My sister came to visit and one of the things we did while she was here was go to a masquerade ball at the EMP. Nobody in our group had masks, so we went mask shopping. There are a lot of cool masks out there, but my favorites were all very expensive and still not very comfortable, so I decided I would just make my own. On laser thursday I asked @Shell about making a leather mask and then wet forming it (which I had never done), and Shell introduced me to this new material we got in called Taskboard. We were excited to try it out since reading about it on the forum here. It is like a moldable, sandable chipboard. You can wet it and mold it into things and then dry it and it will hold the new shape. Also, it’s lightweight, has some flex to it, takes paint and glue beautifully and (most importantly) it can be lasered.
@Shell and I set out to make a mask out of it, using some plastic masks I got at a hobby store as a mold for the shaping.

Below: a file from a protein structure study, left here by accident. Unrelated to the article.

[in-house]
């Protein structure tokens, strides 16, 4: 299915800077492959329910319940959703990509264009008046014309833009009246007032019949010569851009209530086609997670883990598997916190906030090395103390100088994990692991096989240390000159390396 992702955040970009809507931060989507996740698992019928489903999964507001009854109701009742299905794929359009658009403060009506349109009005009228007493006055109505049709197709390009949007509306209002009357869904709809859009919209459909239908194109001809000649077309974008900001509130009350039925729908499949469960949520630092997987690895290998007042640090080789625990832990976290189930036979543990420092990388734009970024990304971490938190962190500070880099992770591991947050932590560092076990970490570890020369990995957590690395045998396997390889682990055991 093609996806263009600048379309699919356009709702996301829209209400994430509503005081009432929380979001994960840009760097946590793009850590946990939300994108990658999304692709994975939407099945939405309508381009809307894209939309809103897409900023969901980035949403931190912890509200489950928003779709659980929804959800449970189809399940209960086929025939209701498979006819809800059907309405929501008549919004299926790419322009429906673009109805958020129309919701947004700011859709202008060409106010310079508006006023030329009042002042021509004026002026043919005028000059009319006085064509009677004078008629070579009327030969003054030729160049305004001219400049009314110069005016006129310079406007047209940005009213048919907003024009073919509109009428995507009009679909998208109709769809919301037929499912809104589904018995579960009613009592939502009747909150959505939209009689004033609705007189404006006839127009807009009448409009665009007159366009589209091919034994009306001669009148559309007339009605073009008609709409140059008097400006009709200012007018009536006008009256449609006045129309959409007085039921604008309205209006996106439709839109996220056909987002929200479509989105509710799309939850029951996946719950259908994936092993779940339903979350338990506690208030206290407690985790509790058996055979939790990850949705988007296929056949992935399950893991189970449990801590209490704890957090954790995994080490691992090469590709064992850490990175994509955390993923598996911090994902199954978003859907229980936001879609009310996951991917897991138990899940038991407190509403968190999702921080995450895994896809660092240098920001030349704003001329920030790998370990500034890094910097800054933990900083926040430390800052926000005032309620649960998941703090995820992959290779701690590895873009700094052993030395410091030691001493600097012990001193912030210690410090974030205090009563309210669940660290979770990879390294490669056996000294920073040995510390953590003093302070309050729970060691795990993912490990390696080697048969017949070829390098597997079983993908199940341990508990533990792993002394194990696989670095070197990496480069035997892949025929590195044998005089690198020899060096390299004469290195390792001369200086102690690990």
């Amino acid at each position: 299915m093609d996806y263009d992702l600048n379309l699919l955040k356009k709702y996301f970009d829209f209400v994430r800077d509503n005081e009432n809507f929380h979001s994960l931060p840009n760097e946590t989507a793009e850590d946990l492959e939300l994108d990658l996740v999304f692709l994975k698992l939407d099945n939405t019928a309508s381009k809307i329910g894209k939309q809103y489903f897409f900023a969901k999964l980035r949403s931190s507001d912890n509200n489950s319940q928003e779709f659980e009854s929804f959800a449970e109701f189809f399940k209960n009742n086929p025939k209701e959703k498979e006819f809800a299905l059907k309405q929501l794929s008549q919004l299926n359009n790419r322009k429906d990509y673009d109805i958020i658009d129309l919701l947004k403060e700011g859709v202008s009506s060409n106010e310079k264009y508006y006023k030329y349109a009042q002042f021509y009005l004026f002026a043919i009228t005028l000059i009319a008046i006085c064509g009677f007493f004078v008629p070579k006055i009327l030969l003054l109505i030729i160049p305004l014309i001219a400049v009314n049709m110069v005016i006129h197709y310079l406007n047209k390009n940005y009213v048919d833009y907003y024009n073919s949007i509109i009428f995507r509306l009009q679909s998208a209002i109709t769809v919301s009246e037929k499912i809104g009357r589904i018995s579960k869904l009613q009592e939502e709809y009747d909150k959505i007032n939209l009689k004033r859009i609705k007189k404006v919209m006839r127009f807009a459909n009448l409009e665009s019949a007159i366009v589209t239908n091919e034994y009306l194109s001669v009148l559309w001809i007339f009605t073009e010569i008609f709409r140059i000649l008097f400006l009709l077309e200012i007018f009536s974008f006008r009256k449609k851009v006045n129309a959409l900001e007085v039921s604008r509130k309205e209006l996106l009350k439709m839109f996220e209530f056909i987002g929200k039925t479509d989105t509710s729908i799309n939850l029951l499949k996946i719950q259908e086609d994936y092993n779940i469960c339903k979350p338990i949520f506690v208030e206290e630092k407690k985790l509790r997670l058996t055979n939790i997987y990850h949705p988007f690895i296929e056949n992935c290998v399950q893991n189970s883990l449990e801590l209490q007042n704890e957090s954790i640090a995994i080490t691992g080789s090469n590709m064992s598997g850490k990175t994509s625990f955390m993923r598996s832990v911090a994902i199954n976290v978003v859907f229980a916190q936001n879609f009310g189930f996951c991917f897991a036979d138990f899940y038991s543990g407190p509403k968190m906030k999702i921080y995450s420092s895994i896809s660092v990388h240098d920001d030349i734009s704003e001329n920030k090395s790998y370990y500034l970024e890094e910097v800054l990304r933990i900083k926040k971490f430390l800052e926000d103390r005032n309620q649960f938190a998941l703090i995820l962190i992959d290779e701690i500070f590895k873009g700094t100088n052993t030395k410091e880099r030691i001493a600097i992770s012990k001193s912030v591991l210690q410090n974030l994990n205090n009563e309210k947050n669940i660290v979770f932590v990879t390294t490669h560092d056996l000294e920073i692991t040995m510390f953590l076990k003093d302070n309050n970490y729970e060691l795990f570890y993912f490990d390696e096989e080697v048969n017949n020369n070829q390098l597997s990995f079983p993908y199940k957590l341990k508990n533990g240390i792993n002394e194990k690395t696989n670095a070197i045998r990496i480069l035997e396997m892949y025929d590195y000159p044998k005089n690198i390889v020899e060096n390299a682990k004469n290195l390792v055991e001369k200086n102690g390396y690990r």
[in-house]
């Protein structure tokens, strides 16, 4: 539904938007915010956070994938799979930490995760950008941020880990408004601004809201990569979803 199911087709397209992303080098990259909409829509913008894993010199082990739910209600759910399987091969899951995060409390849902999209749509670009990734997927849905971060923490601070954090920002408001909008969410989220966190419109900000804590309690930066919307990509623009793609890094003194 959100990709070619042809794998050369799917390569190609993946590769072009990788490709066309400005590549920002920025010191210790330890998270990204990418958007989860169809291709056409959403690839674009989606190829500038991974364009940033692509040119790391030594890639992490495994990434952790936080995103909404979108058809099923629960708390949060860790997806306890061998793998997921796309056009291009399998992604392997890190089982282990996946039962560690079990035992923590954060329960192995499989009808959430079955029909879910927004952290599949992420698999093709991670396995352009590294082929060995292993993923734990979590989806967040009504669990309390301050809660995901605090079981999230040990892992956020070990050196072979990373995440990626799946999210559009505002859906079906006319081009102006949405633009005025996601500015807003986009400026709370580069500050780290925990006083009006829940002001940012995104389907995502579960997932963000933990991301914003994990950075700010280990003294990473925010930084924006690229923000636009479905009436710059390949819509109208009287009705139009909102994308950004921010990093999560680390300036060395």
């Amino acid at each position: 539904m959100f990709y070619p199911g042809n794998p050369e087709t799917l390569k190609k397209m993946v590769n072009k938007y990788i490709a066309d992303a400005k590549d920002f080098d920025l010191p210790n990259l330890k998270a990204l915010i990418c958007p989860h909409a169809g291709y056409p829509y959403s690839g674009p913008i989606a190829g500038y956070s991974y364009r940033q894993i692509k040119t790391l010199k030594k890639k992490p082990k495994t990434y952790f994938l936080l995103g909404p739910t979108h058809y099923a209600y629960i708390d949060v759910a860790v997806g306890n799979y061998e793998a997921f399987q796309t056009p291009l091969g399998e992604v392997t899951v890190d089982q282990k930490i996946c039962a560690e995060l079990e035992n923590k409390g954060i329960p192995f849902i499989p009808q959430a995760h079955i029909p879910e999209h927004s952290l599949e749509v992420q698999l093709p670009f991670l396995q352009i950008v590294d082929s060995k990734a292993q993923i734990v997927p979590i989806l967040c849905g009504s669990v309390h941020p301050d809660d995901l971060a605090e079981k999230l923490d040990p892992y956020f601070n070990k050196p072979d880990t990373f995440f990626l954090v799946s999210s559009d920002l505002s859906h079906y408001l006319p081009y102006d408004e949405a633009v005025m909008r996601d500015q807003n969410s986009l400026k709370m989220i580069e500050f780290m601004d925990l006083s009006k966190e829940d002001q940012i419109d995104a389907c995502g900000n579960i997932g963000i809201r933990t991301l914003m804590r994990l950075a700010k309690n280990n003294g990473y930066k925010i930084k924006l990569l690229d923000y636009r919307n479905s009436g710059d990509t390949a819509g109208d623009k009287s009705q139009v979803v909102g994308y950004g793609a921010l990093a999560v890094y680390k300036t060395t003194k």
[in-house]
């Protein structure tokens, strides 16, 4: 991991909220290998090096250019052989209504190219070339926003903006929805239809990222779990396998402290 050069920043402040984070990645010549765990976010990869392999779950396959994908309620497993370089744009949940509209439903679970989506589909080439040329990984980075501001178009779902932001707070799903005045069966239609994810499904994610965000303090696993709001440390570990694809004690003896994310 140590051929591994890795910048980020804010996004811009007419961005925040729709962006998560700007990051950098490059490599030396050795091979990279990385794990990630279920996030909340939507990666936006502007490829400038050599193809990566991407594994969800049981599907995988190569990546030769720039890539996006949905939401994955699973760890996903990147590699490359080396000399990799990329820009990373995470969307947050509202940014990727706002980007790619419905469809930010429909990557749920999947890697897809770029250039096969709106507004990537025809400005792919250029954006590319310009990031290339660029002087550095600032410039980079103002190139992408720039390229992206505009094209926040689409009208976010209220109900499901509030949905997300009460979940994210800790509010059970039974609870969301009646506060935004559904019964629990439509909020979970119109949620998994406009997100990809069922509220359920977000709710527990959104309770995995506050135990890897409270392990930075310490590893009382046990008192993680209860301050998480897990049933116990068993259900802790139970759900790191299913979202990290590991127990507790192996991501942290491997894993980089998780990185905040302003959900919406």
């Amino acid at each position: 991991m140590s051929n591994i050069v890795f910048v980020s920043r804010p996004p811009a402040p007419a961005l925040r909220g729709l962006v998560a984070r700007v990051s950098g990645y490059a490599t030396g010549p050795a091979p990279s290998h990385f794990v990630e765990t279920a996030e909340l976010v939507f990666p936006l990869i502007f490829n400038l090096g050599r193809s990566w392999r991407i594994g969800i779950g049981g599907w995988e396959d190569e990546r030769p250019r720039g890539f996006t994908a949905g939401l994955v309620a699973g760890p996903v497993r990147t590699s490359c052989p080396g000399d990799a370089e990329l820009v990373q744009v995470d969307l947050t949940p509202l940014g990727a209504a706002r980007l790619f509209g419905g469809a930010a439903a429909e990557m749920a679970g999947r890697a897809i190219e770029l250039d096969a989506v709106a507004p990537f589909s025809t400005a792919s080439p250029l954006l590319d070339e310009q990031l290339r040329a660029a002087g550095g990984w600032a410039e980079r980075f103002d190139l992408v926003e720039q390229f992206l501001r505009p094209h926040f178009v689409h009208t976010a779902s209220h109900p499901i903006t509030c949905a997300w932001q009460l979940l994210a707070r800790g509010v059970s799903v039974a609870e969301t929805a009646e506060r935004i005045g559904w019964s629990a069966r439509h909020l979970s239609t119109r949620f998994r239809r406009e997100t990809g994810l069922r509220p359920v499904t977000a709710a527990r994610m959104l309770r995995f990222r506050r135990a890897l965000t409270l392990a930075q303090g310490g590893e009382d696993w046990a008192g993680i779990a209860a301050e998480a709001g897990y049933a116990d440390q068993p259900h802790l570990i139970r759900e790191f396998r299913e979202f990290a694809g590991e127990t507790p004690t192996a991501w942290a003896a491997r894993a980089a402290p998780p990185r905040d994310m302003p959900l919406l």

@Shell drew up a mask outline with some feather and mask inspiration I sent her, we cut it on chipboard to test and iterate and ended up with a final design. Shell added extra ‘wings’ to add some dimensionality to the piece.
We cut it out of task board and got to molding it onto the mask. The taskboard soaked up the water really quickly and was super pliable. Maybe we used a little too much or not enough water because the double bend of the nose (around the face and outward horizontally for the nose) ripped a little bit, which we fixed up with some wood glue later. (Similar to @cgunderson ‘s experience) We sandwiched the mask in between the two plastic molds and let it dry some overnight, then taped it down to just the bottom mold and had it dry the rest of the way.
@Shell helped me pick out colors, and we spraypainted the mask down in the basement, adding a little gold to the top and edges of the base, and the inside of the wings. The taskboard soaked up the spray paint really nicely for a beautiful even coat… except where we glued the nose to fix the rip, which ended up being a shiny splotch right in the middle of the mask.
I had tried a mask I really liked with two chains running along the cheek bones, so I decided to add the chains and use a piece of leather to cover both the paint splotch and the chain attachment that I styled using elements of @Shell pattern and kinda modeled after the nose of actual birds. I used superglue to attach the wings, the chains, and the nose cover, and voila, mask!
I’ll try to get better pictures of wearing the mask if I can and update this post… here’s a super dark fuzzy one in the sci fi exhibit at the EMP: